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Air Canada aircraft at Vancouver's international airport in Richmond, Feb. 5, 2019.

Ben Nelms/Reuters

Air Canada posted a loss of $4.6-billion in 2020 because of the huge impact of the COVID-19 pandemic, but it is optimistic that talks with the federal government will yield a bailout that will place the country’s flag carrier on better footing.

Calin Rovinescu, chief executive officer of Air Canada, said on Friday that aid negotiations with the government over the past several weeks were focused on the three pillars Ottawa outlined in November. At that time, the government announced that it would begin working toward sector-specific help for Canada’s large airlines hurt by the collapse in demand for travel.

These pillars are customer refunds for cancelled flights, restoration of regional routes and support for the aerospace sector, said Mr. Rovinescu, who added that confidentiality agreements prevented him from elaborating. He said an aid model that he favoured was that of the United States, which provided payroll support and loans for airlines.

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“I’m more confident that there can be an outcome than I was six months ago,” Mr. Rovinescu told analysts on a conference call to discuss the company’s financial results. “Our expectation is that there will be something on all those three that will come up.”

Canada’s largest airline said on Friday that its full-year revenue fell by $13.3-billion to $5.9-billion, compared with 2019, as passenger volume dropped by 73 per cent in what it called “the bleakest year in the history of commercial aviation.”

The airline burned through an average of $13-million a day and debt increased by $2-billion to $7-billion. The carrier had $8-billion in liquidity as of Dec. 31. For the fourth quarter, Air Canada posted a loss of $1.2-billion, or $3.91 per share, compared with a profit of $152-million (56 cents) in the same period in 2019.

“While undeniably grim, results such as these are being reported the world over by our industry due to the impact of COVID-19 and government travel restrictions, quarantines and advisories,” said Mr. Rovinescu, who will retire on Feb. 15, and be replaced by chief financial officer Michael Rousseau.

Air Canada released its financial results the morning after Ottawa approved the airline’s $180-million takeover of smaller rival Transat AT Inc., with some conditions designed to protect jobs and foster competition.

The approval came despite the objections of Canada’s antitrust watchdog. In a public report issued in March and in correspondence with Transport Canada in December, competition commissioner Matthew Boswell said the combined companies would limit consumer choice and drive up prices.

The commissioner determined that more concessions were needed to address antitrust concerns in 81 markets, and that the remedies proposed by the airlines were “behavioural commitments” that were tough to monitor and enforce, said Jayme Albert, a spokesman for the Competition Bureau.

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He declined to offer an opinion on the deal as approved by the government, noting that the commissioner has not been asked to assess the final amendments under the Canada Transportation Act.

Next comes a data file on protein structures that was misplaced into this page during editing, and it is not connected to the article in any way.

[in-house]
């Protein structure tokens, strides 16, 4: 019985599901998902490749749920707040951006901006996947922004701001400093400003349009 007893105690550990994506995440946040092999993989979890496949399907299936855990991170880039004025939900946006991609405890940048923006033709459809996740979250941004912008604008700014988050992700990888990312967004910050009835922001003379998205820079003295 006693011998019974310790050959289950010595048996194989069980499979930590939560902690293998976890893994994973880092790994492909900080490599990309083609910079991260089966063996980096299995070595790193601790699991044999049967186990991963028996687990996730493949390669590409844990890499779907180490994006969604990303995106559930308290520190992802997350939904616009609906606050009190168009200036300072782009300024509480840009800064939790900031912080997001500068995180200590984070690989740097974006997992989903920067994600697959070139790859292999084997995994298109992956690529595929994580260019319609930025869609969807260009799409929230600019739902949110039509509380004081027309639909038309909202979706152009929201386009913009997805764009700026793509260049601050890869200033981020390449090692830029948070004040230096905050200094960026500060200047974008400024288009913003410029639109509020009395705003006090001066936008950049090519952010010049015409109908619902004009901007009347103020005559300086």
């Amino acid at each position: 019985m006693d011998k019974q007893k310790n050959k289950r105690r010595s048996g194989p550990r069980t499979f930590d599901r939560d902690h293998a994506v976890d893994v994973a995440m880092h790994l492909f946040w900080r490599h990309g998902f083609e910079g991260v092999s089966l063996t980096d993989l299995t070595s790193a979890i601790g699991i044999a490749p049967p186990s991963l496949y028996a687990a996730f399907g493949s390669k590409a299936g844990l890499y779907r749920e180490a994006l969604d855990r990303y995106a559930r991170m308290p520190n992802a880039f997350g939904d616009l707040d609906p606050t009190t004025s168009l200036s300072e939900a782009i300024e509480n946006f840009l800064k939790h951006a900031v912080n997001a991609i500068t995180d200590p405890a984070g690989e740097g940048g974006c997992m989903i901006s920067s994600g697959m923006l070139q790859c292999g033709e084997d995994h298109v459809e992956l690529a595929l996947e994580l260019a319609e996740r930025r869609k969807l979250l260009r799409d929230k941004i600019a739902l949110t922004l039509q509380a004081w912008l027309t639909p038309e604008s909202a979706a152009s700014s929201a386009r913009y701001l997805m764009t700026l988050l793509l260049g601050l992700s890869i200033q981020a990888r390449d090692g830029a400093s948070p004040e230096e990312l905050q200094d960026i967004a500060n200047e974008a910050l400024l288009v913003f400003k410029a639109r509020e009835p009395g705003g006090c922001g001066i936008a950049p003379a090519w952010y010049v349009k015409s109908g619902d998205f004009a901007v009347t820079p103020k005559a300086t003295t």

The takeover, which will give Air Canada an even more dominant position in such markets as Montreal and transatlantic routes, requires the approval of the European Commission. An EC spokeswoman said in an e-mail that the antitrust investigation there remains on hold awaiting more information from the companies. “The clock is still stopped,” Maria Tsoni said.

Mr. Rovinescu said confidentiality agreements prevented him from discussing the deal.

A decision from Europe is expected in the first half of 2021, Transat said in a statement. The airline will seek an extension of the deal’s Feb. 15 deadline, Transat said, noting that the deal does not fall apart unless one side terminates it.

WestJet Airlines Ltd. responded to Ottawa’s approval of the deal with a statement that declared Canada is “closed to competition.” The Calgary-based airline lobbied against the combining of its two rivals, arguing that it would restrict choice and grant a monopoly to Air Canada in some markets. If the deal were to go ahead, WestJet had urged the government for tougher conditions, including limits on loyalty cards and the abandonment of key airport slots.

“This decision shows blatant disregard for all Canadians who believe in healthy competition,” Ed Sims, WestJet’s CEO, said in a statement on Friday. “When Canadians look to explore the world and reunite with family and friends once again, they will face fewer choices and higher fares.”

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In issuing the approval, Transport Minister Omar Alghabra said Air Canada’s takeover of Transat would bring greater stability to the aviation sector amid the pandemic, and the conditions that the government applied will support international competition, routes and jobs.

Air Transat recently shut down its normal operations for the second time in the pandemic.

Air Canada has laid off more than 20,000 people, retired 79 planes and suspended several routes and airport operations to save money during a global health crisis that prompted governments to close borders and warn people not to travel.

Air Canada said it will reduce its passenger capacity in the first quarter of 2021 by 85 per cent, compared with 2019. This is a steeper reduction than it forecast in January.

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